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Fire destroys Harrisville barn, kills chickens

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HARRISVILLE — A fire Friday afternoon destroyed a 100-year-old barn, killing more than a dozen small animals, on South Bonaparte Road in the town of Diana.

Five fire departments were called to fight the blaze at 13869 S. Bonaparte Road, which started between 2 p.m. and 2:30 p.m., said Robert J. Bernhard, who lives at the property with his wife, Heather, their children and her mother, Colleen King.

Firetrucks and first responders from Carthage, Croghan, Harrisville, Natural Bridge and Star Lake soon converged on the scene, lining both sides of the narrow dirt road, but the flames had quickly engulfed the barn.

“It’s a total loss,” Harrisville Volunteer Fire Department Chief Jason Fuller said. He noted that water tankers were called in for extra water to fight the strong flames.

Firefighters contained the fire to the barn and a small attached shed, saving the family’s home and two other structures on the property. As the firefighters battled the blaze, there were several small explosions, possibly caused by propane tanks.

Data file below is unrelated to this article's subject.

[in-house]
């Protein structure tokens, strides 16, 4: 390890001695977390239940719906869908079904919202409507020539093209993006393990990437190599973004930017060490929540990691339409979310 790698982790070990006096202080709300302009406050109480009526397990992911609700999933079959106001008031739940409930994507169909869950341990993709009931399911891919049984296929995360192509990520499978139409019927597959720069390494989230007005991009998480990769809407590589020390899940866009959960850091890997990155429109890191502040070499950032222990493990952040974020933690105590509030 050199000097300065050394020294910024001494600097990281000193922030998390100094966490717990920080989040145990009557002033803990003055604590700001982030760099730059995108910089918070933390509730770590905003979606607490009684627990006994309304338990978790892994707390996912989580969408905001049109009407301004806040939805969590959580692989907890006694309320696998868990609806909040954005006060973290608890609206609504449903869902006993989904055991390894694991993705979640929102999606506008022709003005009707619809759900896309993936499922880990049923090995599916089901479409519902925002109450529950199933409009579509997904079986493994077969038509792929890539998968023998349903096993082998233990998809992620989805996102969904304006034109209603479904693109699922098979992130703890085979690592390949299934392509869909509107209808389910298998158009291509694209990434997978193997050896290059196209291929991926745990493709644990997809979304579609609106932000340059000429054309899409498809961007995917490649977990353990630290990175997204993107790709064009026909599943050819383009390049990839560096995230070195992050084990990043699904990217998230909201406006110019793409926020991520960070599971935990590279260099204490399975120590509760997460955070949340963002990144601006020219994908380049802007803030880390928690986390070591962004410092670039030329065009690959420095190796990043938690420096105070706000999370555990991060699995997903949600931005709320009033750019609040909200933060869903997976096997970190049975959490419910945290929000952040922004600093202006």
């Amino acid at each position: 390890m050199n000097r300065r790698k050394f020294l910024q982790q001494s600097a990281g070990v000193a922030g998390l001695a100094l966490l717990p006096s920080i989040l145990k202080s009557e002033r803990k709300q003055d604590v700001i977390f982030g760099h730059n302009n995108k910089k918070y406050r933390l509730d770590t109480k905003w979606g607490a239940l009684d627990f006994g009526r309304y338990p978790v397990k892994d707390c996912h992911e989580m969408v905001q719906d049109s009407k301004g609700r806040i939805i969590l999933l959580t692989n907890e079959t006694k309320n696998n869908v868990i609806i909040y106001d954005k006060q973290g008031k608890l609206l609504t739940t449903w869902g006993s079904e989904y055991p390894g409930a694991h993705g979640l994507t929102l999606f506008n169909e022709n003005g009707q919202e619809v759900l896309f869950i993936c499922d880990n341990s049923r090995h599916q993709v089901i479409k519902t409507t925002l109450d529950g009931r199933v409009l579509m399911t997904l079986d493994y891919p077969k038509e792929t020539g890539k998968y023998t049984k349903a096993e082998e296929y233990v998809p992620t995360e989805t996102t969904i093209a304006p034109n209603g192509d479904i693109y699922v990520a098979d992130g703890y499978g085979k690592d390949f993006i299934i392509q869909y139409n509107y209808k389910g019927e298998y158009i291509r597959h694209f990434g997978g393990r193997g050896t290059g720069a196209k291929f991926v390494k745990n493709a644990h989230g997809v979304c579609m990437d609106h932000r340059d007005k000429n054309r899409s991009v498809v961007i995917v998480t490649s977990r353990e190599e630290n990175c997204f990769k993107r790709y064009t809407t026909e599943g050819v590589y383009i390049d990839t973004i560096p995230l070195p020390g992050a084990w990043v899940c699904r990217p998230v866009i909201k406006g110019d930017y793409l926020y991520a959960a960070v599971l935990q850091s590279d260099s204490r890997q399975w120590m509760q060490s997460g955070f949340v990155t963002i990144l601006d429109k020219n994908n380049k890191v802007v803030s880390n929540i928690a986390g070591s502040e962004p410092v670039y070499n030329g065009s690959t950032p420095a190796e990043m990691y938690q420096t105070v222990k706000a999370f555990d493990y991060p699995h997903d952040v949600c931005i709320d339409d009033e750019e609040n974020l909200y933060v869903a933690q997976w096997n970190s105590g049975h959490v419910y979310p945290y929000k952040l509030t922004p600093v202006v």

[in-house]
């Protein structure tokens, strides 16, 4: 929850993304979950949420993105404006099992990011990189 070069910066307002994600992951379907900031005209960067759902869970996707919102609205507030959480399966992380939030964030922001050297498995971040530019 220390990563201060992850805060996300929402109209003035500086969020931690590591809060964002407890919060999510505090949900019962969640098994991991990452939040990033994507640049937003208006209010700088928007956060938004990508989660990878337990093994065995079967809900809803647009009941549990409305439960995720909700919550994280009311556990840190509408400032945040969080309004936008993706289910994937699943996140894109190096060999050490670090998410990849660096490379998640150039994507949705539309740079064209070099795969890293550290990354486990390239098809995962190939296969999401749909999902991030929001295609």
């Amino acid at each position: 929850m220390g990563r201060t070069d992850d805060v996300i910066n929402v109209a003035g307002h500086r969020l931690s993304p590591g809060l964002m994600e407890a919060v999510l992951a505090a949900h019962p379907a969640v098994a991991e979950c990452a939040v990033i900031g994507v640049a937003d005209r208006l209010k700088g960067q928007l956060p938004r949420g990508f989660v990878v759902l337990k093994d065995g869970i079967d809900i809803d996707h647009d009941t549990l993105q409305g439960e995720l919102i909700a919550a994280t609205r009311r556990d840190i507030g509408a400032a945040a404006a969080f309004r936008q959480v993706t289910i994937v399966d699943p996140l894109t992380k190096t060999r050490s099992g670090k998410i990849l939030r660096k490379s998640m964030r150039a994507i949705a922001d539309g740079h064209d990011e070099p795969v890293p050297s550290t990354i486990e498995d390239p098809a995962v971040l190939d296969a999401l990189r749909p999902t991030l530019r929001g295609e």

Mr. Bernhard said a tractor, an all-terrain vehicle, chain saws and other equipment in the barn could not be saved. It was unclear whether the barn was insured.

“Everyone is safe; that’s all that matters,” Mr. Bernhard said.

Though nobody was injured, Mr. Bernhard said 14 chickens, three ducks and a goat were lost in the fire. One goat escaped the barn with only minor burns.

No official cause of the fire had been determined as of Friday night, but Mr. Bernhard said he suspects the two heat lamps in a chicken coop inside the barn are to blame.

Mr. Bernhard first heard of the fire from a neighbor, who called him at work after calling the fire department. He said he then told his wife and children to leave the house and go to a neighbor’s.

He said if the fire had spread to nearby trees, their house — which is less than 100 feet from the barn — could have caught fire as well.

The property had been in the family for years, Mr. Bernhard said, and they had begun using it as a working farm only recently. “We had just started to bring it back,” he said.




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